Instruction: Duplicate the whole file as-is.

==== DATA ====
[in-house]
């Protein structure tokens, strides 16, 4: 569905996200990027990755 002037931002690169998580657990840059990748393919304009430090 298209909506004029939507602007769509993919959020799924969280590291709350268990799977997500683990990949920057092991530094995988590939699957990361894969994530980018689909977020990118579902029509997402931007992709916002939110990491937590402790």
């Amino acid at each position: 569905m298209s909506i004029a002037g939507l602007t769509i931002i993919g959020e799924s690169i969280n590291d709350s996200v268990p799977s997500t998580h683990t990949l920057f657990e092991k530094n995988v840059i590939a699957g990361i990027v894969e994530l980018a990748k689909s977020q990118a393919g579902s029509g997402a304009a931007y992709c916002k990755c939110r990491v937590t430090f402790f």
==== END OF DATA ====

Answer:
[in-house]
């Protein structure tokens, strides 16, 4: 569905996200990027990755 002037931002690169998580657990840059990748393919304009430090 298209909506004029939507602007769509993919959020799924969280590291709350268990799977997500683990990949920057092991530094995988590939699957990361894969994530980018689909977020990118579902029509997402931007992709916002939110990491937590402790």
């Amino acid at each position: 569905m298209s909506i004029a002037g939507l602007t769509i931002i993919g959020e799924s690169i969280n590291d709350s996200v268990p799977s997500t998580h683990t990949l920057f657990e092991k530094n995988v840059i590939a699957g990361i990027v894969e994530l980018a990748k689909s977020q990118a393919g579902s029509g997402a304009a931007y992709c916002k990755c939110r990491v937590t430090f402790f």